by Thomas Malafarina
When I started writing my first zombie book originally titled, Dead Kill: The Ridge Of Death, no one was more surprised than I was to discover that there were more Dead Kill books inside me just waiting to come out. So I changed the title to Dead Kill Book 1: The Ridge Of Death. This blog focuses on my second book in the series, Dead Kill, Book 2, The Ridge Of Change released in April 2016 and the question of whether or not more zombie stories are necessary.
I know there are people out there who have been zombie-fied to death so to speak, between the scores of novels, short stories, movies and television programs focused on the genre. As the title of this blog suggests, I can just imagine someone surfing into the Summer of Zombie tour and shouting “No! Please no more!”
To such naysayers I reply, “We of a creative ilk are just starting to scratch the surface of what potential lies in this fascinating aspect of horror fiction.” I can assure you that although the creatures are undead, the genre itself is alive and well and there are still so many more avenues of zombie fiction to explore that it boggles the creative mind.
There was actually a time in my writing career when I swore I would never write a zombie story. Then I had a few ideas which were different than any of those I was seeing at the time. So in 2010 I penned a zombie short story called, Bright Of The Living Dead. It was a bit of a twist on what was thought of as a typical zombie story. I can’t tell you more than that without spoilers. Soon I wrote another story called Happy Valentine’s Day, again with a bit of a surprise ending. Then in 2011 I had an idea for a humorously warped tale of an aged stand-up comedian who was oblivious to the world around him titled, Call Him Maury. Shortly thereafter, another story with a turn poured out of me and Dinner With Andy And Meg.
Then things got a bit sicker and degenerated. In a moment, which could only be described as perverse, I came up with a story called, A Love Best Served Cold. You can just imagine where that one went. Sheesh! And last but not least in 2013 I came up with the adventurous Even The Great Will Fall. That story explored the idea of surviving in an impossible apocalyptic zombie situation using only those items immediately available as weapons.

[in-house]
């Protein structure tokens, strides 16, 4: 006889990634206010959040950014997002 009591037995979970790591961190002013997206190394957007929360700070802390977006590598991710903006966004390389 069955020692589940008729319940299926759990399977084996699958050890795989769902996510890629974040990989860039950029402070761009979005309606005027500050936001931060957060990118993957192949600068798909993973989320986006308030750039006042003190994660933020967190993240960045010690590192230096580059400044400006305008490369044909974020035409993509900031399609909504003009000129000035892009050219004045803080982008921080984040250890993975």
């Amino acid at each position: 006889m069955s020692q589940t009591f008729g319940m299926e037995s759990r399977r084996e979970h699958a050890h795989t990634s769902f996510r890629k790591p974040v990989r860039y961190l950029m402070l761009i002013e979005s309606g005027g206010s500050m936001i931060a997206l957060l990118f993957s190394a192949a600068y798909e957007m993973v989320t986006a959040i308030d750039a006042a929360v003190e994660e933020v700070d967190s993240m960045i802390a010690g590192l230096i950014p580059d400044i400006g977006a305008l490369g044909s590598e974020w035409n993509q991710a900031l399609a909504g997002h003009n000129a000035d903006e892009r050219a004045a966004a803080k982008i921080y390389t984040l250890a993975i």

In every one of these short stories I strove to do something original and I like to think I was successful. In fact, that was the only reason I wrote them. I wanted to do something original, as all good writers should.
Then a really unbelievable idea came to me. I actually started to feel I might be ready to tackle a whole zombie-based novel. I couldn’t even believe I was considering it. So I gave the idea a lot of thought. I asked myself thousands of questions. I looked at the world today and realized zombies destroying some of the world such as underdeveloped, third-world countries might be possible, but I seriously doubted that with the technology and the number of armed citizens we have in the US we could possibly be overrun by a bunch of shambling, walking corpses; no matter how many of them there might be. If you think about it, one single state in the US has more firearms and ammunition per capita than the armed forces of many countries.
I chose to venture into what I believe is new and possibly risky territory from a literary standpoint. I knew zombie fans loved to see the world destroyed and civilization thrust into chaos. But I decided to not travel down that road. I decided to write a story where about 60% of the world’s population was wiped out. But in developed well-armed countries such as ours the casualty count was much less. The first book took place in 2053, in the United States, ten years after the initial outbreak. Here zombies still existed and although deadly, they were much less of a threat and more of a nuisance. (Think in terms of a deer wandering out onto the highway; but in this case if would be a dear that wants to eat you alive).